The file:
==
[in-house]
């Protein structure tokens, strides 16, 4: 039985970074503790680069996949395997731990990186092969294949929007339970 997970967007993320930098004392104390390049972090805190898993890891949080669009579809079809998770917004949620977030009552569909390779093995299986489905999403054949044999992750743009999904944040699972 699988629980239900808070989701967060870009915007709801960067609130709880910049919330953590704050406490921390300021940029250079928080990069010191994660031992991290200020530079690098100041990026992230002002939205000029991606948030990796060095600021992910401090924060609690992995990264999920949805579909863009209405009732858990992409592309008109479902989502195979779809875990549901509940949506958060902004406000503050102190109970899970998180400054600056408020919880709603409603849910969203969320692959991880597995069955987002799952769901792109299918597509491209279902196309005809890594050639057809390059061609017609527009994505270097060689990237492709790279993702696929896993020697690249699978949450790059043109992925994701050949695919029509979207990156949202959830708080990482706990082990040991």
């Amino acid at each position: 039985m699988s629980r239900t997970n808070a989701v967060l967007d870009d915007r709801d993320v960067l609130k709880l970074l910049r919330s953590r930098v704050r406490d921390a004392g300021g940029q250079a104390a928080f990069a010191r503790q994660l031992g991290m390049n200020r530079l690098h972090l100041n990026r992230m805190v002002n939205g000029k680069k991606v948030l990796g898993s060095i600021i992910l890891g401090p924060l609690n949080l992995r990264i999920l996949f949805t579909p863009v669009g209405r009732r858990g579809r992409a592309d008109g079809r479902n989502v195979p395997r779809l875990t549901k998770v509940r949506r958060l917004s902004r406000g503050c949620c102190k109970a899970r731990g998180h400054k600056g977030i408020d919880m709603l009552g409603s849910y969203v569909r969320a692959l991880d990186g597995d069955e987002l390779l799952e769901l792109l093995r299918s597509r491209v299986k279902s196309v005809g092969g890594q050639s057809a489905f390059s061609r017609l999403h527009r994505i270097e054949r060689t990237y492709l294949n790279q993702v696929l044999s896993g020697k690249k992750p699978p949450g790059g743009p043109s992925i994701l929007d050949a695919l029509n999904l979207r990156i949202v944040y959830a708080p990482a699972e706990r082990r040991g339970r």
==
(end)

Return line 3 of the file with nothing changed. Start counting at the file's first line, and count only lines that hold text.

């Amino acid at each position: 039985m699988s629980r239900t997970n808070a989701v967060l967007d870009d915007r709801d993320v960067l609130k709880l970074l910049r919330s953590r930098v704050r406490d921390a004392g300021g940029q250079a104390a928080f990069a010191r503790q994660l031992g991290m390049n200020r530079l690098h972090l100041n990026r992230m805190v002002n939205g000029k680069k991606v948030l990796g898993s060095i600021i992910l890891g401090p924060l609690n949080l992995r990264i999920l996949f949805t579909p863009v669009g209405r009732r858990g579809r992409a592309d008109g079809r479902n989502v195979p395997r779809l875990t549901k998770v509940r949506r958060l917004s902004r406000g503050c949620c102190k109970a899970r731990g998180h400054k600056g977030i408020d919880m709603l009552g409603s849910y969203v569909r969320a692959l991880d990186g597995d069955e987002l390779l799952e769901l792109l093995r299918s597509r491209v299986k279902s196309v005809g092969g890594q050639s057809a489905f390059s061609r017609l999403h527009r994505i270097e054949r060689t990237y492709l294949n790279q993702v696929l044999s896993g020697k690249k992750p699978p949450g790059g743009p043109s992925i994701l929007d050949a695919l029509n999904l979207r990156i949202v944040y959830a708080p990482a699972e706990r082990r040991g339970r």